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Oncología (Barcelona)

versión impresa ISSN 0378-4835

Oncología (Barc.) vol.27 no.4  abr. 2004




Treatment of neuroendocrine tumours of the gastrointestinal tract



K. Öberg

Dept. of Endocrine Oncology. University Hospital. Uppsala (Sweden)

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Neuroendocrine tumours (NE) of the gastrointestinal tract and pancreas constitute about 2% of all malignant tumours. They include a number of different tumours, derived from cells of the diffuse neuroendocrine cell-system1. The largest group of NE tumours are the so called carcinoids, with an incidence of about 2.5/100.0002, which by tradition have been divided into foregut, midgut and hindgut tumours. Endocrine pancreatic tumours has an incidence of 0.4-0.8/100.000. This old classification is based on the embryonic origin of the different tumours, where the foregut carcinoid primaries has been located in the lung, thymus, gastric mucosa and the midgut carcinoids with primary tumours in the ileum, caecum and proximal colon and the hindgut carcinoids with the primaries in the distal colon and rectum. This old classification is now about to be abandoned, and more tumour-biology-based classification has emerged. The new WHO-classification is now indicating five subtypes3.

1. Well-differentiated endocrine tumour

2 . Well-differentiated endocrine carcinoma

3. Poorly-differentiated endocrine carcinoma

4. Mixed exocrine and endocrine carcinomas

5. Tumour-like lesions

This classification can be used for all types of NE tumours, not only for carcinoids. A classical midgut carcinoid will be called with the new terminology A well-differentiated endocrine carcinomas of the ileum, whereas a benign insulin producing tumour of the pancreas will be A well-differentiated endocrine tumour of the pancreas. The differentiation between different tumours types is based on histomorphology, tumour-size and presence or absence of local invasion and/or metastases. This new classification of NE tumours is a step forward, although the former classification of carcinoid tumours into foregut, midgut and hindgut, remains clinically available and is still used in many clinical studies. It will take some time for the new classification to receive general acceptance.

NE tumours exhibit substantial differences in terms of genotype and phenotype. Foregut carcinoids mainly pulmonary, but also endocrine pancreatic tumours, frequently show losses of 11q, which represent a characteristic genetic alteration in these tumours. Both typical and atypical carcinoids of the lung show loss of heterozygosity at 11q13, harboring the multiple endocrine neoplasia Type 1 (MEN-1) gene. Atypical carcinoids also show loss of heterozygosity at 3p14-p21.3. Recent studies have shown that carcinoid tumours of the lung and the GI tract may develop via different molecular pathways. Inactivation of one of several tumours suppressor genes on chromosome 18 may be important for the biological behaviour of GI tumours. Familiar midgut carcinoids are rare but bronchial carcinoids as well as endocrine pancreatic tumours and gastric carcinoids may be part of a MEN-1 syndrome4, 5.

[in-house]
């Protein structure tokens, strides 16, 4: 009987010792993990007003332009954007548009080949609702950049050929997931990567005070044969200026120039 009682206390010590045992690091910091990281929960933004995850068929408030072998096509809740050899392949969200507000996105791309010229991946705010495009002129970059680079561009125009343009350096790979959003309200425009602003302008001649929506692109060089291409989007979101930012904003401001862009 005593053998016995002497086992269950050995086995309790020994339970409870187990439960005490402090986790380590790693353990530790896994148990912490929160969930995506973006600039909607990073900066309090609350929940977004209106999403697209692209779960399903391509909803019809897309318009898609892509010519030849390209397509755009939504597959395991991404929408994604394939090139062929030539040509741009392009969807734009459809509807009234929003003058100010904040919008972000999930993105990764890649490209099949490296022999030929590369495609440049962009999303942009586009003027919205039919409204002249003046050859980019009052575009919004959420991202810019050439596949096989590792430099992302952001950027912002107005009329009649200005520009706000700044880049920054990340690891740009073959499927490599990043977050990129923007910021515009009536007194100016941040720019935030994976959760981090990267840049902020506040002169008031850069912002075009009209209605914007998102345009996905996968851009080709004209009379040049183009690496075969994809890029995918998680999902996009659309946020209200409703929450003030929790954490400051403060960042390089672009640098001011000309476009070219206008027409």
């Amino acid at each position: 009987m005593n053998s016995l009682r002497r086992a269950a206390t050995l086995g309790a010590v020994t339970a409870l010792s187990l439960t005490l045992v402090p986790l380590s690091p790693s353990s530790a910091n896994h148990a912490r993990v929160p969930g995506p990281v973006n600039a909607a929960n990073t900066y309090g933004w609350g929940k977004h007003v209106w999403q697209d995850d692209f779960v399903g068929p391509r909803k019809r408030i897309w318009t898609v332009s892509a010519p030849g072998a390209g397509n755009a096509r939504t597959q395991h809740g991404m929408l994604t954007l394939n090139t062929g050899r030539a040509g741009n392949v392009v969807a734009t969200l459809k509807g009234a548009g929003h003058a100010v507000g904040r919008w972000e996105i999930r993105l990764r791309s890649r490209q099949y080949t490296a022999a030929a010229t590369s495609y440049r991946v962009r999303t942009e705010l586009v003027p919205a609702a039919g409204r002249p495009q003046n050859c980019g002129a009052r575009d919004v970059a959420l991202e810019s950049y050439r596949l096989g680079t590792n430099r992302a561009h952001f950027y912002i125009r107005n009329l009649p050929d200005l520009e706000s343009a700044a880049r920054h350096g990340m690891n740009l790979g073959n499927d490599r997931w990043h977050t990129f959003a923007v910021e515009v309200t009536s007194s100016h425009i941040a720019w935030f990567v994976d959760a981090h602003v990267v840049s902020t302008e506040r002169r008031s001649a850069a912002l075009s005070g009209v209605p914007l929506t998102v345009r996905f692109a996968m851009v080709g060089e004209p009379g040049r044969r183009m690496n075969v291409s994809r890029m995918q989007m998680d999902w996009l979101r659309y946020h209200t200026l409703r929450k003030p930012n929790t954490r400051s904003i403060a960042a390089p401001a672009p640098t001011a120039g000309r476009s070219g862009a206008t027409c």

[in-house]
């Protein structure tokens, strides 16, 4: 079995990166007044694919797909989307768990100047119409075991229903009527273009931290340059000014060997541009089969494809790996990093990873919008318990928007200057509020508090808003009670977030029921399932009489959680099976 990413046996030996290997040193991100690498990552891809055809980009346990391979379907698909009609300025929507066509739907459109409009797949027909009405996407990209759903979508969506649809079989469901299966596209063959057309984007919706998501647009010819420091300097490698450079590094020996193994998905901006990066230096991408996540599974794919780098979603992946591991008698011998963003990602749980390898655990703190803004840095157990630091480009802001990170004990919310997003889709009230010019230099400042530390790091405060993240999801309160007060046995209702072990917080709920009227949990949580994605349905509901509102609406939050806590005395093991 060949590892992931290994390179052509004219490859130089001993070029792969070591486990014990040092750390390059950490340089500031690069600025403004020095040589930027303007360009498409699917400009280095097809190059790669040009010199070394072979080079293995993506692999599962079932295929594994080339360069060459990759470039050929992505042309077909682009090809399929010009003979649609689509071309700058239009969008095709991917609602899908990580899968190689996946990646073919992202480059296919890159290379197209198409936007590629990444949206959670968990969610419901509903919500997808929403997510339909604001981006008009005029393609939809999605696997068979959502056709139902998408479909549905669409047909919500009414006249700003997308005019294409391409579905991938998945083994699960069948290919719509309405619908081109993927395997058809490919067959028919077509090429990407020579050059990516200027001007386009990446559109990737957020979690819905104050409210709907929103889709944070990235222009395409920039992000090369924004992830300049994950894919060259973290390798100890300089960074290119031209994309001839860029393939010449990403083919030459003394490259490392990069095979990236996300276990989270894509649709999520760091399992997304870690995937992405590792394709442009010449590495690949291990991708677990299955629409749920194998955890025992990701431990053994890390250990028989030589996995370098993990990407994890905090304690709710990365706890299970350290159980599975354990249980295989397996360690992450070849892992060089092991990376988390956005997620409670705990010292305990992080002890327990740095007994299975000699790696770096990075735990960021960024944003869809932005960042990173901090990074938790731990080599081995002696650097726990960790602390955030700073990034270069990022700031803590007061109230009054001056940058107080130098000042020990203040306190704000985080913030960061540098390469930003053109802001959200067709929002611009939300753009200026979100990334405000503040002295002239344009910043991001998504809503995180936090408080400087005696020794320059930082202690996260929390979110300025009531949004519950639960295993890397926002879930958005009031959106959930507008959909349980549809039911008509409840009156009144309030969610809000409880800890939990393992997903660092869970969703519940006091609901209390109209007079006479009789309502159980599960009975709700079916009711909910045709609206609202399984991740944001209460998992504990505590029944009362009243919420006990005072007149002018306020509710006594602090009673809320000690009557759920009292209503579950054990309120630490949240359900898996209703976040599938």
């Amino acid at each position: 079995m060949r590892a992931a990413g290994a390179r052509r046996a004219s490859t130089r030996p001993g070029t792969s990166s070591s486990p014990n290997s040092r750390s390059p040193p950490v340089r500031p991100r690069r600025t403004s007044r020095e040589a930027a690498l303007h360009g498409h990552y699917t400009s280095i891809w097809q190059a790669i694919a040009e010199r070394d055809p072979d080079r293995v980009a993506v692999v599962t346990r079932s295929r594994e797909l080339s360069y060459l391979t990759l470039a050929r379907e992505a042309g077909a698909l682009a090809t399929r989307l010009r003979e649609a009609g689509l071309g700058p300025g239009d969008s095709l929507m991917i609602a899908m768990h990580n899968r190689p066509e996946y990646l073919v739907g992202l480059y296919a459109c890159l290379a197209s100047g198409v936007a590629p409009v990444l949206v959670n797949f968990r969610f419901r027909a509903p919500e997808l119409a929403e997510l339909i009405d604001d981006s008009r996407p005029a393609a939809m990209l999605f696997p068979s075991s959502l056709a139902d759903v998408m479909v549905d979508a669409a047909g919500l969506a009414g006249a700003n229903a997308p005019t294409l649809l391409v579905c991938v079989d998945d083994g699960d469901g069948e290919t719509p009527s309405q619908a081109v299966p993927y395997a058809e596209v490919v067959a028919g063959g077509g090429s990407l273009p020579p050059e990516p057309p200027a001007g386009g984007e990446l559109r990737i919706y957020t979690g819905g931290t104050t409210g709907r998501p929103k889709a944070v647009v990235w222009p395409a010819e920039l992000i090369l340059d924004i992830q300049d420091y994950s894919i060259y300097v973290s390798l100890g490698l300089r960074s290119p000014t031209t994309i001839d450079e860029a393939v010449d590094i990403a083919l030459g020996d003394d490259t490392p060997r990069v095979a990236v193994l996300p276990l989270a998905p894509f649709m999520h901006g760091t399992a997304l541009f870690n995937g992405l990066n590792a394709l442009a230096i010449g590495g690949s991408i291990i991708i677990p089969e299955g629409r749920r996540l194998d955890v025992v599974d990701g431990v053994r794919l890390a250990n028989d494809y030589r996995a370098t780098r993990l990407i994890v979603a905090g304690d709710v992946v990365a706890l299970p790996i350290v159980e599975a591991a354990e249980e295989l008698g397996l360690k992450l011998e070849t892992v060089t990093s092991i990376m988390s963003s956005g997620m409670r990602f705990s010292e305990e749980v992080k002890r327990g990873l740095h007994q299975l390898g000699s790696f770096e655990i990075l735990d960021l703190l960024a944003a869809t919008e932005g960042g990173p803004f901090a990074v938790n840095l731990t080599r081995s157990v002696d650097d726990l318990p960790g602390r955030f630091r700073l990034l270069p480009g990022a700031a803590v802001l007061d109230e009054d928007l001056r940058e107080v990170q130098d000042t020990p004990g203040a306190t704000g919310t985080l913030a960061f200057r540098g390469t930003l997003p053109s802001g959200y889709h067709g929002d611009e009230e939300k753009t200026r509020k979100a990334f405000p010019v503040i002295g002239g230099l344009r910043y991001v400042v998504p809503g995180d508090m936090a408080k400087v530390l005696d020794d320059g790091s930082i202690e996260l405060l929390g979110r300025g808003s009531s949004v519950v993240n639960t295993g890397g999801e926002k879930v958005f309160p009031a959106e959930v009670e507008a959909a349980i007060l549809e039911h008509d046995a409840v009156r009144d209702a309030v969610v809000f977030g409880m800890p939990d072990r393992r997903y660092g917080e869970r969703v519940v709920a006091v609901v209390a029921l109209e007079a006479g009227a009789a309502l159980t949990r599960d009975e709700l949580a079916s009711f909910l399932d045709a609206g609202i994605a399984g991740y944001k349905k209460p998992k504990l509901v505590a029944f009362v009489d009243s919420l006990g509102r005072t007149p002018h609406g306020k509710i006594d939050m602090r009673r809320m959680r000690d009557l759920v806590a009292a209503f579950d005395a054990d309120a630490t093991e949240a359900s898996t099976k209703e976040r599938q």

Such differences in molecular genetics and tumour biology play a role for the diagnosis and treatment of neuroendocrine gastrointestinal tumours.


Treatment of NE tumours


The clinical management of metastatic NE tumours requires a multimodal approach including surgery and other means of cytoreductive treatment, radiotherapy and medical treatment. Surgery remains the treatment of choice and is the only approach that can achieve a complete cure in patients with NE tumours. In cases of metastases, surgery has been used to improve hormone-mediated symptoms, quality of life and survival in certain groups of patients, as well as to reduce tumours bulk and prevent further local and systemic effects. Surgical resection of primary tumours as well as lymph nodes and liver involvement can improve survival. In addition, surgery can also be employed after medical treatment to achieve substantial tumour reduction in an attempt to maximize the disease-free interval6, 7. Surgery and thermal ablation (radiofrequency treatment) are new promising methods for treatment of liver metastases. Significant clinical improvement and reduction in tumour size has been reported8, 9.

Liver transplantation has been suggested in selected patients without residual extrahepatic manifestations. However, long-term results are not that encouraging at the moment and the liver transplantation should only be reserved for a very few patients, where other means of therapy cannot control the disease9.


A significant number of patients carry liver metastases at diagnosis, therefore treatment aimed at reducing the tumour bulk in the liver may significantly improve quality of life and survival. Such procedures include embolization of liver metastasis with or without concomitant cytotoxic agents (chemoembolization). Objective symptomatic and hormonal responses are ranging from 65% to 80%, but the method must be repeated to achieve long-lasting responses.